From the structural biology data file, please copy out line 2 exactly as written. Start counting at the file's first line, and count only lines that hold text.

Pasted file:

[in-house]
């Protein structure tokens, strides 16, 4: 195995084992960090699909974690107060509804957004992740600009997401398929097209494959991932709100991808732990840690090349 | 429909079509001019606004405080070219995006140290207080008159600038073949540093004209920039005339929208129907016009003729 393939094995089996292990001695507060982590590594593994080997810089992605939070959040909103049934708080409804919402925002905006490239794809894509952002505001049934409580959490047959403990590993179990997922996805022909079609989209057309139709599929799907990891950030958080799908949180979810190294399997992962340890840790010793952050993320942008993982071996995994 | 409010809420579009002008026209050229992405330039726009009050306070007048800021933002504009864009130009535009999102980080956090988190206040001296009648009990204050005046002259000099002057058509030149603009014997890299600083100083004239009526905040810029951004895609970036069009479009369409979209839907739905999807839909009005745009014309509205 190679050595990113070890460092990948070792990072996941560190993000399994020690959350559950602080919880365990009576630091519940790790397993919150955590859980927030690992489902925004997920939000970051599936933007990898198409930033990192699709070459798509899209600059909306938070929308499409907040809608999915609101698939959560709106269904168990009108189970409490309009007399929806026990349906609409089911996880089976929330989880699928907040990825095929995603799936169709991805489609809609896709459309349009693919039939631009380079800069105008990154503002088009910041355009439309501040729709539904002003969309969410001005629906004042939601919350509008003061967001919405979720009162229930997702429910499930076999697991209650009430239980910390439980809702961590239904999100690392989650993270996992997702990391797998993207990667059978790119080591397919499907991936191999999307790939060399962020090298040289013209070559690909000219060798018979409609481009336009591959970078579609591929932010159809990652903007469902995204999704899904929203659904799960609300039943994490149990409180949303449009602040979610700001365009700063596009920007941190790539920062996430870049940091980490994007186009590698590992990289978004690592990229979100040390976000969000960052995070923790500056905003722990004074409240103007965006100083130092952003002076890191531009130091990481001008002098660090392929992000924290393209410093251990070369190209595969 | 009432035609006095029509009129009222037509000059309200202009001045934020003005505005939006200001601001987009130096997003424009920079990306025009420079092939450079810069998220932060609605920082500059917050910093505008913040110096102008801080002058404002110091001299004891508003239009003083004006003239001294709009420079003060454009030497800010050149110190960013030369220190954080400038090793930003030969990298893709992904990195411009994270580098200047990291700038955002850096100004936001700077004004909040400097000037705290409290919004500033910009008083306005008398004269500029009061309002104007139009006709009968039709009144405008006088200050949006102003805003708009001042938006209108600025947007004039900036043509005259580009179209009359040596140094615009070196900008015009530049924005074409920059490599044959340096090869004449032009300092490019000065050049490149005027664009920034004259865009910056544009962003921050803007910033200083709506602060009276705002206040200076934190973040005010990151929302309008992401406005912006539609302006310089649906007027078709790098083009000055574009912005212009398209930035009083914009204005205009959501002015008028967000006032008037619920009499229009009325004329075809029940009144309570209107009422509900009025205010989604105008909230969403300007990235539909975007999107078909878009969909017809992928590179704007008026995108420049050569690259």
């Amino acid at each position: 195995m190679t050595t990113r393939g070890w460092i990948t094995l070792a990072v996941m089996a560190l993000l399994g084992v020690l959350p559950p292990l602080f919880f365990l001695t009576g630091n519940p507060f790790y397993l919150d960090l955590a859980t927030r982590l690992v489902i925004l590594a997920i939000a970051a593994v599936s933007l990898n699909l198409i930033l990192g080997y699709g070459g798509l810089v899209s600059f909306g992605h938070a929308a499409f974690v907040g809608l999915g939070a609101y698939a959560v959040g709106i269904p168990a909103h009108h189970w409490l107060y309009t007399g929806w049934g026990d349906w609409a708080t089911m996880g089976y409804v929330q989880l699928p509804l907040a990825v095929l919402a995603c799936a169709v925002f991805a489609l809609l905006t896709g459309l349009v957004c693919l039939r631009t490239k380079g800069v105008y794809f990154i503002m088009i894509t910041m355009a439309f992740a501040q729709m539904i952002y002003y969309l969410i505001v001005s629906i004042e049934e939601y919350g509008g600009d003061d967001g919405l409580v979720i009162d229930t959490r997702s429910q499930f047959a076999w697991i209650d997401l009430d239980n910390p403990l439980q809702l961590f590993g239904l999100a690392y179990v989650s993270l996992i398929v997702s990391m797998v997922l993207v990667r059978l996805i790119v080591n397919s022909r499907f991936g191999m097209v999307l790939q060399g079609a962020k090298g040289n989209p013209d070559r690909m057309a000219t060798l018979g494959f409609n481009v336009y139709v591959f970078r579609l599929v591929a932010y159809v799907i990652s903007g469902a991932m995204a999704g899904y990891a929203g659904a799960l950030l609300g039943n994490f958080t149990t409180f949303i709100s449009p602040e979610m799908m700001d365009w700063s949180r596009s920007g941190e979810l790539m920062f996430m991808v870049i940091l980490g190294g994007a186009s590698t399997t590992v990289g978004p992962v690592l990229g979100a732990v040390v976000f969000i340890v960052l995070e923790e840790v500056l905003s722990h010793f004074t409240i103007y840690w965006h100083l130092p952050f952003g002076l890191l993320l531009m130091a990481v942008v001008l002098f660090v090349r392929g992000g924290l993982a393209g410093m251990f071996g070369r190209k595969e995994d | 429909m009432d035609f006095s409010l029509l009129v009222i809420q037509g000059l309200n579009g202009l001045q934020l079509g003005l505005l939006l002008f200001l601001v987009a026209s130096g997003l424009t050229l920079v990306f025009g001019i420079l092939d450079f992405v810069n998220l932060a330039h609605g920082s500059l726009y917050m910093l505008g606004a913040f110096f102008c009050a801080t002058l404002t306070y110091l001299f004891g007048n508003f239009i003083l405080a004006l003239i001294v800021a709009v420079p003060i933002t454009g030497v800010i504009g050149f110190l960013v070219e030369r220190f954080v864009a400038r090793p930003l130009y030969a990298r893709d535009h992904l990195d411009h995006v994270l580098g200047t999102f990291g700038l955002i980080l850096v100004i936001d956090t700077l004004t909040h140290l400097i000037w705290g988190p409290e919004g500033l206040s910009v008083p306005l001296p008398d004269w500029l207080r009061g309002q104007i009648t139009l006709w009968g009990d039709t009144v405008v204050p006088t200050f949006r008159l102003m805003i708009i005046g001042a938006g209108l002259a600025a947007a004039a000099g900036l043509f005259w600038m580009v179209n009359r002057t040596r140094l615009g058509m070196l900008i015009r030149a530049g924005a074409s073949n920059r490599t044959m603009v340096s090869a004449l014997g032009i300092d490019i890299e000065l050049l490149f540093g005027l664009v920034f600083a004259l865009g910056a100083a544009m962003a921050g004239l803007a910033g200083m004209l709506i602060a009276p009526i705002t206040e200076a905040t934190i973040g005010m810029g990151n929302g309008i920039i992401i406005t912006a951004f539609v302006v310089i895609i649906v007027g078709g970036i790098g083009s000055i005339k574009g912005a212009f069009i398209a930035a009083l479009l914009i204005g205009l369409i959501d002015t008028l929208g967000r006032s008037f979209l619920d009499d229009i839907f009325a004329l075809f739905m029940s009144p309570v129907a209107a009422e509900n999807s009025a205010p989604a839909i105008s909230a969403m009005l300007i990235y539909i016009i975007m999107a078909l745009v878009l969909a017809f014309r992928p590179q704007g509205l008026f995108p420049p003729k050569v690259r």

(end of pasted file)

């Protein structure tokens, strides 16, 4: 195995084992960090699909974690107060509804957004992740600009997401398929097209494959991932709100991808732990840690090349 | 429909079509001019606004405080070219995006140290207080008159600038073949540093004209920039005339929208129907016009003729 393939094995089996292990001695507060982590590594593994080997810089992605939070959040909103049934708080409804919402925002905006490239794809894509952002505001049934409580959490047959403990590993179990997922996805022909079609989209057309139709599929799907990891950030958080799908949180979810190294399997992962340890840790010793952050993320942008993982071996995994 | 409010809420579009002008026209050229992405330039726009009050306070007048800021933002504009864009130009535009999102980080956090988190206040001296009648009990204050005046002259000099002057058509030149603009014997890299600083100083004239009526905040810029951004895609970036069009479009369409979209839907739905999807839909009005745009014309509205 190679050595990113070890460092990948070792990072996941560190993000399994020690959350559950602080919880365990009576630091519940790790397993919150955590859980927030690992489902925004997920939000970051599936933007990898198409930033990192699709070459798509899209600059909306938070929308499409907040809608999915609101698939959560709106269904168990009108189970409490309009007399929806026990349906609409089911996880089976929330989880699928907040990825095929995603799936169709991805489609809609896709459309349009693919039939631009380079800069105008990154503002088009910041355009439309501040729709539904002003969309969410001005629906004042939601919350509008003061967001919405979720009162229930997702429910499930076999697991209650009430239980910390439980809702961590239904999100690392989650993270996992997702990391797998993207990667059978790119080591397919499907991936191999999307790939060399962020090298040289013209070559690909000219060798018979409609481009336009591959970078579609591929932010159809990652903007469902995204999704899904929203659904799960609300039943994490149990409180949303449009602040979610700001365009700063596009920007941190790539920062996430870049940091980490994007186009590698590992990289978004690592990229979100040390976000969000960052995070923790500056905003722990004074409240103007965006100083130092952003002076890191531009130091990481001008002098660090392929992000924290393209410093251990070369190209595969 | 009432035609006095029509009129009222037509000059309200202009001045934020003005505005939006200001601001987009130096997003424009920079990306025009420079092939450079810069998220932060609605920082500059917050910093505008913040110096102008801080002058404002110091001299004891508003239009003083004006003239001294709009420079003060454009030497800010050149110190960013030369220190954080400038090793930003030969990298893709992904990195411009994270580098200047990291700038955002850096100004936001700077004004909040400097000037705290409290919004500033910009008083306005008398004269500029009061309002104007139009006709009968039709009144405008006088200050949006102003805003708009001042938006209108600025947007004039900036043509005259580009179209009359040596140094615009070196900008015009530049924005074409920059490599044959340096090869004449032009300092490019000065050049490149005027664009920034004259865009910056544009962003921050803007910033200083709506602060009276705002206040200076934190973040005010990151929302309008992401406005912006539609302006310089649906007027078709790098083009000055574009912005212009398209930035009083914009204005205009959501002015008028967000006032008037619920009499229009009325004329075809029940009144309570209107009422509900009025205010989604105008909230969403300007990235539909975007999107078909878009969909017809992928590179704007008026995108420049050569690259």